"We never imagined that we would find the missing seats, let alone the number we needed, in such an unlikely place," added Mark Burr, president of the Hollywood board. "Who would believe that 300-plus, historically correct seats would be sitting less than 50 miles away?"
The second vital restoration piece arrived in a semi-tractor trailer just before Christmas. A vintage Wurlitzer organ had been found, and the theater has been successful in obtaining another integral part of the interior restoration.
Burr, his wife Karen, board members Sal Dicembre, Phil Palen, Dr. Dana Anderson and three other volunteers traveled to Albany in December in a convoy of three vehicles and packed up the thousands of parts to a vintage Wurlitzer "10 rank" organ to replace the original Hollywood Wurlitzer.
"The original 1925 'six-rank' Wurlitzer that was played from its installation in 1926 in the theatre was sold to Norma and Harry Marcinack of the Western New York Theatre Organ Association in the 1980's by the former owner of the theater," Harris recalled.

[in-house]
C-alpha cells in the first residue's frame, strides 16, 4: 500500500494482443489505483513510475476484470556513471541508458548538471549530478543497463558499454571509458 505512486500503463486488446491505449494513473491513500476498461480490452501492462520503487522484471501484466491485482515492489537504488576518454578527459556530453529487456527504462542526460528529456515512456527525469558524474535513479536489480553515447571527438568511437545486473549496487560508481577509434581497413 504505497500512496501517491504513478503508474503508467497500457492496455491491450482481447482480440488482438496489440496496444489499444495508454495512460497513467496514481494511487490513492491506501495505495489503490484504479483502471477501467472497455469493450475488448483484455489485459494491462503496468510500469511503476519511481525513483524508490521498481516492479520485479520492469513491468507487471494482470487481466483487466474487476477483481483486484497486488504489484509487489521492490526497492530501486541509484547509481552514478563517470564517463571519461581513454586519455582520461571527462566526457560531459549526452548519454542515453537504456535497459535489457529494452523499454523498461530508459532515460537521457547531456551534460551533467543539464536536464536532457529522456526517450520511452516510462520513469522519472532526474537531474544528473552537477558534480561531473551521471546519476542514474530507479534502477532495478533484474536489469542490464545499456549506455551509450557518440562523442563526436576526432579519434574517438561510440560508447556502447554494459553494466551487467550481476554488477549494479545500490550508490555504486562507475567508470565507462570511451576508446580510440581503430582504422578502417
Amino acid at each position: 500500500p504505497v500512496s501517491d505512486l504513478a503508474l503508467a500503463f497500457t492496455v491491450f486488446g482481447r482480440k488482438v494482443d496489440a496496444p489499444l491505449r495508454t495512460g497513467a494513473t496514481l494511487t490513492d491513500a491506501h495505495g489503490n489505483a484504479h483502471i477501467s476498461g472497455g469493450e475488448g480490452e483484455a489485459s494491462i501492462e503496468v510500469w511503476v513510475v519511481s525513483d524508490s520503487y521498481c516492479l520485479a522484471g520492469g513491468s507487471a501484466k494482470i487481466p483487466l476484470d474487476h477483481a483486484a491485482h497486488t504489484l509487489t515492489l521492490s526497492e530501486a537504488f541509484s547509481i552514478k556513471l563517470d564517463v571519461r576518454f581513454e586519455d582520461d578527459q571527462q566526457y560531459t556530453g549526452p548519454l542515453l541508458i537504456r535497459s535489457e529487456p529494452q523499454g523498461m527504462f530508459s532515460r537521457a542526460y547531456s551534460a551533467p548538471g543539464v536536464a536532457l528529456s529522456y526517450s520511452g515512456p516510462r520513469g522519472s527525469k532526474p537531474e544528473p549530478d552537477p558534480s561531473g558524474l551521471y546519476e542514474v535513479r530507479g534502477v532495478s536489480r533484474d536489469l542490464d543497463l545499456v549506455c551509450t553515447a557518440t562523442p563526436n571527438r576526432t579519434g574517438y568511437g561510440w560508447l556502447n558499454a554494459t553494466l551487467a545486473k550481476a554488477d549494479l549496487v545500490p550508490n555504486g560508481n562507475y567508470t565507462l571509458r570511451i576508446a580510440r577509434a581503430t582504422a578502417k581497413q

"The couple dedicated hundreds of hours restoring the organ to pristine condition, but when Mr. Marcinack passed away in 2001, Mrs. Marcinack began to look for a new home for the beautiful instrument," she added.
"I made contact with her after I came on the board, but it was too late, she had already sold it. Our current group was not up and running when they sold it, so we did not know it was available, or had been sold."
The organ had found a home, but not in Western New York, or even in the United States.
"An Englishman named Byron Jones, nicknamed the 'Welsh Wizard,' had purchased the organ and has added to his fame as one of the foremost authorities on Wurlitzer organs by producing albums," Harris said. "One release features the instrument as the '1925 Gowanda Hollywood Wurlitzer 2/6 with a big sound."
The album cover shows Jones, dressed in a "Union Jack" coat, sitting at the organ keyboard.
In the album liner notes, Jones writes: "We spent a good week in September of 2003 dismantling and wrapping all the various parts, moving them from the basement and packing a 20 foot container."
He concludes the notes with the words, "Since it has been installed (in his house in Bristol, United Kingdom) we have had many organist from afar to play it, and all who do, say it is one of the finest 2/6 Wurlitzers they have ever played."